Laser cleaning and surface modification
Laser cleaning technology to remove particles from surfaces has long been an issue of practical and scientific importance due to its potential to removal sub-micrometer-scale contaminant particles. Various laser cleaning processes based on different physical mechanisms have been proposed depending on industry needs, e.g., dry laser cleaning (DLC), steam laser cleaning (SLC), laser shock cleaning (LSC), and laser-induced spray jet cleaning (LSJC).
SEM images of silicon wafer contaminated with 300nm sized PSL particles
The particle adhesion forces are in general linearly proportional to particle size (~d). On the other hand, the forces that are involved in the cleaning process are typically proportional to the square of the particle size (~d2). Consequently, particle removal becomes more challenging as the size decreases.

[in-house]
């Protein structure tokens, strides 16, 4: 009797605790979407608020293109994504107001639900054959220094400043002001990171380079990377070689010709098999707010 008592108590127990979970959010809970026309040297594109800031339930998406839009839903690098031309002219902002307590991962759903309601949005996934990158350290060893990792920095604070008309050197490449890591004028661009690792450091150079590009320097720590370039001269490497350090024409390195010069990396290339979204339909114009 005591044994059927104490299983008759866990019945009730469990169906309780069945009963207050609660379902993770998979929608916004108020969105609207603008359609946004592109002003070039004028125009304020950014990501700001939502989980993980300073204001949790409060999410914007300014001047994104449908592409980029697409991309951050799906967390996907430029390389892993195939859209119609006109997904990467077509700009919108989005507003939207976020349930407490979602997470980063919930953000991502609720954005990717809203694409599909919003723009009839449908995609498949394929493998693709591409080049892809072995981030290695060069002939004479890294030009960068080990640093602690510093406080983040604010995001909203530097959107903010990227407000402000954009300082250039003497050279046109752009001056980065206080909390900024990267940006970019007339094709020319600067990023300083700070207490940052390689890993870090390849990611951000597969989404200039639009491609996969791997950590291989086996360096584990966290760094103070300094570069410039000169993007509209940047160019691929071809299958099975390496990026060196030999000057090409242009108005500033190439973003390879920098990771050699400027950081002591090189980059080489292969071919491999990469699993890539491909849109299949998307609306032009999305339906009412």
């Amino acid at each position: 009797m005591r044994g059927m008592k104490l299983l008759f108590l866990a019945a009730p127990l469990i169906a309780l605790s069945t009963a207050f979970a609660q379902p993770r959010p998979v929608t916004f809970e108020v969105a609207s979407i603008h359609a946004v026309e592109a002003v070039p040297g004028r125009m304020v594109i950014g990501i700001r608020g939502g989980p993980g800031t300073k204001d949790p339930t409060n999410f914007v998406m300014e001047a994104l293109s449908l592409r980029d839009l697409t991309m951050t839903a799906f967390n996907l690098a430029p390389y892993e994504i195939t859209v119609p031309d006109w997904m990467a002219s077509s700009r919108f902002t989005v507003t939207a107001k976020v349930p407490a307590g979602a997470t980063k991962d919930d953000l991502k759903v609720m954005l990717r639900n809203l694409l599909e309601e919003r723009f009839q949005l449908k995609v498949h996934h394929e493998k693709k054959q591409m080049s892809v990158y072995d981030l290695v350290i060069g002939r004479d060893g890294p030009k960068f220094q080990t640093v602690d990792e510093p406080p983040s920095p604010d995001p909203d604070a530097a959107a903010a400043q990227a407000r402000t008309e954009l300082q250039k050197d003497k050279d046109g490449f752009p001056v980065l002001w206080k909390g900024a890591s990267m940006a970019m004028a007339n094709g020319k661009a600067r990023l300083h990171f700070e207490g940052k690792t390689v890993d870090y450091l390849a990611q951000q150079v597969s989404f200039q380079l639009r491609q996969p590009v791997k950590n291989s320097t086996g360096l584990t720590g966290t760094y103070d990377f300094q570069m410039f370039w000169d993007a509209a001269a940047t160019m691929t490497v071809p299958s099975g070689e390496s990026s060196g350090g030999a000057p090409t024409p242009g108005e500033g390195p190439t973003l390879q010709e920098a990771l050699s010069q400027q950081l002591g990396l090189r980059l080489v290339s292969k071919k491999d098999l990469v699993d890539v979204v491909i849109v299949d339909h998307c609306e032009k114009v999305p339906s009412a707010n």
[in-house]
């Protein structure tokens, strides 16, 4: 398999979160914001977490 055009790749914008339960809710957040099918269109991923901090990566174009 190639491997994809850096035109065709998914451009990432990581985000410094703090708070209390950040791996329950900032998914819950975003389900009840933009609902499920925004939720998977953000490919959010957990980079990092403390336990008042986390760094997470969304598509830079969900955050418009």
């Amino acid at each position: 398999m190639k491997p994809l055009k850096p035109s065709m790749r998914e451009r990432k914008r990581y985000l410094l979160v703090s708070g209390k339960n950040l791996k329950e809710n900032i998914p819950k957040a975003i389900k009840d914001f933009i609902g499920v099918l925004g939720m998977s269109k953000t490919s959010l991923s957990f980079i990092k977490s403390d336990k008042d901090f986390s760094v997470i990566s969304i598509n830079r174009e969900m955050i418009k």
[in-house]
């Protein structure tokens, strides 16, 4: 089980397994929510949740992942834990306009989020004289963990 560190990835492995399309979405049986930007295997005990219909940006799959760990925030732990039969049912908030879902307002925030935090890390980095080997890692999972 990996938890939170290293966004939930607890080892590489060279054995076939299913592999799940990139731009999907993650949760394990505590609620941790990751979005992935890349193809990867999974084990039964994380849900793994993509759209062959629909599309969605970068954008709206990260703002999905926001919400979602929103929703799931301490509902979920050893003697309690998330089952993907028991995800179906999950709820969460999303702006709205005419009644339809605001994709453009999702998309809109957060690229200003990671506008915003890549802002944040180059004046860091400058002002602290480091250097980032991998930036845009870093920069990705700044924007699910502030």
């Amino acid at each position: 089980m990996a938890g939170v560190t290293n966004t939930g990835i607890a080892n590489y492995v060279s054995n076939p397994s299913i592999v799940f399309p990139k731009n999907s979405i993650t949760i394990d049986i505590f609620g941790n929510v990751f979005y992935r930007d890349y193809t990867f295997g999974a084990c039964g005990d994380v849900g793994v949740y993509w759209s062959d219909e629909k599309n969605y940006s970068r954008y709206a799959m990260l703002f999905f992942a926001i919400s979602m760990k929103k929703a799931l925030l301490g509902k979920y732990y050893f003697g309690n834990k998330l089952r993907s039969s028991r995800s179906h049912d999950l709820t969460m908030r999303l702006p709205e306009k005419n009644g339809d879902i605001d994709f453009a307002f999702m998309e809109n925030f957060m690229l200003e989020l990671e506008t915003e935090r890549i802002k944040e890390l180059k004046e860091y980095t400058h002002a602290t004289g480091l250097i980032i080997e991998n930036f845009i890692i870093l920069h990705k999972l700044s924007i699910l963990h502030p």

Laser shock cleaning(LSC):
In the LSC process, the strong shock wave induced by laser induced breakdown (LIB) is used to remove the contaminated particles. The cleaning force is provided by the pressure difference across the shock front and the dynamic pressure associated with the high-speed flow behind the shock.
Concept of laser shock cleaning
Steam laser cleaning(SLC):
Practical issues of excimer laser cleaning techniques for submicron contaminants removal are investigated. As a part of them, a novel steam laser cleaning(SLC) method assisted by thin vapor film ablation process is being developed.
Concept of steam laser cleaning
Laser-induced spray jet cleaning(LSJC):
We proposed a novel laser-induced spray jet cleaning (LSJC) technique based on laser-induced breakdown (LIB) of a liquid droplet. High-speed liquid spray jets composed of atomized micro droplets are produced and can remove various particles.
Concept of laser-induced spray jet cleaning